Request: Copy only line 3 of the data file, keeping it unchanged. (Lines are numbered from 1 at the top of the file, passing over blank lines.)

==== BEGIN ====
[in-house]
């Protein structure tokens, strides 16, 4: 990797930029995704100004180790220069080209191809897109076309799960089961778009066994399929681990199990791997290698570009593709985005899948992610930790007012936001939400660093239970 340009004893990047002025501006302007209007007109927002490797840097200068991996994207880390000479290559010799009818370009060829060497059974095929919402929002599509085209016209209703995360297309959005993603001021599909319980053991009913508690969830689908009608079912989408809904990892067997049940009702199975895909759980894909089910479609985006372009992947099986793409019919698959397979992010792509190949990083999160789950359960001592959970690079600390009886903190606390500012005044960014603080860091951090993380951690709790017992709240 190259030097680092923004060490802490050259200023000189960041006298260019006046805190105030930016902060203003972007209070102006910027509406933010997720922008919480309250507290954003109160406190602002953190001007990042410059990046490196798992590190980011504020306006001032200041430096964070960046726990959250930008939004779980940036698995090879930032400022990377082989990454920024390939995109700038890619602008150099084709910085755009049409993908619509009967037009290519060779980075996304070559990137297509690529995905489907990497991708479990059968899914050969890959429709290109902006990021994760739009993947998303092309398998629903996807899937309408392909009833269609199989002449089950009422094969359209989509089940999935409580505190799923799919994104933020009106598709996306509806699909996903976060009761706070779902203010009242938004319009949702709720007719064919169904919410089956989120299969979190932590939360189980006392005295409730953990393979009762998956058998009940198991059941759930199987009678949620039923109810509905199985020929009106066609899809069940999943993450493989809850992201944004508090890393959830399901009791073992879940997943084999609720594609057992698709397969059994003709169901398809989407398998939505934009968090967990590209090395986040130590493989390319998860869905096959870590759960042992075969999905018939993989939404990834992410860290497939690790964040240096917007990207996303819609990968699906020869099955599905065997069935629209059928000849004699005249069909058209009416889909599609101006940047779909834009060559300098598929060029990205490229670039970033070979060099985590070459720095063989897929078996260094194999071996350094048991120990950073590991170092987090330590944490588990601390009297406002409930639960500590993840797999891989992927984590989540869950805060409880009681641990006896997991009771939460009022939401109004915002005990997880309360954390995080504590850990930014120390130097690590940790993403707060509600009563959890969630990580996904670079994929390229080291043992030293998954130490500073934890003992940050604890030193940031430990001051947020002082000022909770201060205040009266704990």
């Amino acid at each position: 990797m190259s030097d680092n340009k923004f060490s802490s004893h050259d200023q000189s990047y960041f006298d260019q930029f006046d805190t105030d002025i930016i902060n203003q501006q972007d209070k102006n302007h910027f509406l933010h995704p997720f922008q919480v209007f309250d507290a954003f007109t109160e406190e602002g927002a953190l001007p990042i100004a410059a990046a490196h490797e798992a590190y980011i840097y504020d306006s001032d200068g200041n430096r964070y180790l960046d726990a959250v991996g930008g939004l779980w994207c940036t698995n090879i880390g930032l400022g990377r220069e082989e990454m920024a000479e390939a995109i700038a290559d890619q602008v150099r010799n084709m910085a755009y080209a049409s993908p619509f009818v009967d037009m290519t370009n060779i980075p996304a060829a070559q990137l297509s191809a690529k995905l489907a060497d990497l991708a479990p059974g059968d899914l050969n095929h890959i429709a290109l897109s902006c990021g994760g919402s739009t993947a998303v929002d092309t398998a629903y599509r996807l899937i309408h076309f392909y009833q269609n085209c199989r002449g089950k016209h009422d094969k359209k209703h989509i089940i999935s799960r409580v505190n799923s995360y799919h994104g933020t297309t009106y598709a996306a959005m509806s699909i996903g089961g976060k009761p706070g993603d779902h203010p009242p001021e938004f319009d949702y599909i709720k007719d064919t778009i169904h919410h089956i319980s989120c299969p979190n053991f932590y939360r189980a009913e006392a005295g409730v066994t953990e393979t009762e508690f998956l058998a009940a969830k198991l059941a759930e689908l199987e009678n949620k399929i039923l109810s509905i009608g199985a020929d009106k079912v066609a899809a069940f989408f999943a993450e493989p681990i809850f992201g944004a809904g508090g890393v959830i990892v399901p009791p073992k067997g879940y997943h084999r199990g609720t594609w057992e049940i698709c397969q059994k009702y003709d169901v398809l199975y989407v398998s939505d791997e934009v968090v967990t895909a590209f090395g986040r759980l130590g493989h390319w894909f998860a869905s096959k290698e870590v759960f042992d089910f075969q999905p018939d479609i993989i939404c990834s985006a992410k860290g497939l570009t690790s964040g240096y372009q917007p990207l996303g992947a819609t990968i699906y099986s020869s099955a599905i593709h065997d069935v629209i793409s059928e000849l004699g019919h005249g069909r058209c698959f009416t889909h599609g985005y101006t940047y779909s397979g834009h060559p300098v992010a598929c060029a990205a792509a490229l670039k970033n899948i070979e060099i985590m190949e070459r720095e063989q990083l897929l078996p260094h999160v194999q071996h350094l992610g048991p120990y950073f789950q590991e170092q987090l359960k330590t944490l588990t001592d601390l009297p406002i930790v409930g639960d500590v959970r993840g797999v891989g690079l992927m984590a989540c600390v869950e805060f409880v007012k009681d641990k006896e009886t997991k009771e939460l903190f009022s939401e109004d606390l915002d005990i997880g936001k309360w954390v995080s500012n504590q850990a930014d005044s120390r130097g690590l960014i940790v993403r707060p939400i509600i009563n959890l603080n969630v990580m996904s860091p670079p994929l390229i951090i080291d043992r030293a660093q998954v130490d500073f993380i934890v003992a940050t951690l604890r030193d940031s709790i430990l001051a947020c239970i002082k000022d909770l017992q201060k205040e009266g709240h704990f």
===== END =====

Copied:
């Amino acid at each position: 990797m190259s030097d680092n340009k923004f060490s802490s004893h050259d200023q000189s990047y960041f006298d260019q930029f006046d805190t105030d002025i930016i902060n203003q501006q972007d209070k102006n302007h910027f509406l933010h995704p997720f922008q919480v209007f309250d507290a954003f007109t109160e406190e602002g927002a953190l001007p990042i100004a410059a990046a490196h490797e798992a590190y980011i840097y504020d306006s001032d200068g200041n430096r964070y180790l960046d726990a959250v991996g930008g939004l779980w994207c940036t698995n090879i880390g930032l400022g990377r220069e082989e990454m920024a000479e390939a995109i700038a290559d890619q602008v150099r010799n084709m910085a755009y080209a049409s993908p619509f009818v009967d037009m290519t370009n060779i980075p996304a060829a070559q990137l297509s191809a690529k995905l489907a060497d990497l991708a479990p059974g059968d899914l050969n095929h890959i429709a290109l897109s902006c990021g994760g919402s739009t993947a998303v929002d092309t398998a629903y599509r996807l899937i309408h076309f392909y009833q269609n085209c199989r002449g089950k016209h009422d094969k359209k209703h989509i089940i999935s799960r409580v505190n799923s995360y799919h994104g933020t297309t009106y598709a996306a959005m509806s699909i996903g089961g976060k009761p706070g993603d779902h203010p009242p001021e938004f319009d949702y599909i709720k007719d064919t778009i169904h919410h089956i319980s989120c299969p979190n053991f932590y939360r189980a009913e006392a005295g409730v066994t953990e393979t009762e508690f998956l058998a009940a969830k198991l059941a759930e689908l199987e009678n949620k399929i039923l109810s509905i009608g199985a020929d009106k079912v066609a899809a069940f989408f999943a993450e493989p681990i809850f992201g944004a809904g508090g890393v959830i990892v399901p009791p073992k067997g879940y997943h084999r199990g609720t594609w057992e049940i698709c397969q059994k009702y003709d169901v398809l199975y989407v398998s939505d791997e934009v968090v967990t895909a590209f090395g986040r759980l130590g493989h390319w894909f998860a869905s096959k290698e870590v759960f042992d089910f075969q999905p018939d479609i993989i939404c990834s985006a992410k860290g497939l570009t690790s964040g240096y372009q917007p990207l996303g992947a819609t990968i699906y099986s020869s099955a599905i593709h065997d069935v629209i793409s059928e000849l004699g019919h005249g069909r058209c698959f009416t889909h599609g985005y101006t940047y779909s397979g834009h060559p300098v992010a598929c060029a990205a792509a490229l670039k970033n899948i070979e060099i985590m190949e070459r720095e063989q990083l897929l078996p260094h999160v194999q071996h350094l992610g048991p120990y950073f789950q590991e170092q987090l359960k330590t944490l588990t001592d601390l009297p406002i930790v409930g639960d500590v959970r993840g797999v891989g690079l992927m984590a989540c600390v869950e805060f409880v007012k009681d641990k006896e009886t997991k009771e939460l903190f009022s939401e109004d606390l915002d005990i997880g936001k309360w954390v995080s500012n504590q850990a930014d005044s120390r130097g690590l960014i940790v993403r707060p939400i509600i009563n959890l603080n969630v990580m996904s860091p670079p994929l390229i951090i080291d043992r030293a660093q998954v130490d500073f993380i934890v003992a940050t951690l604890r030193d940031s709790i430990l001051a947020c239970i002082k000022d909770l017992q201060k205040e009266g709240h704990f």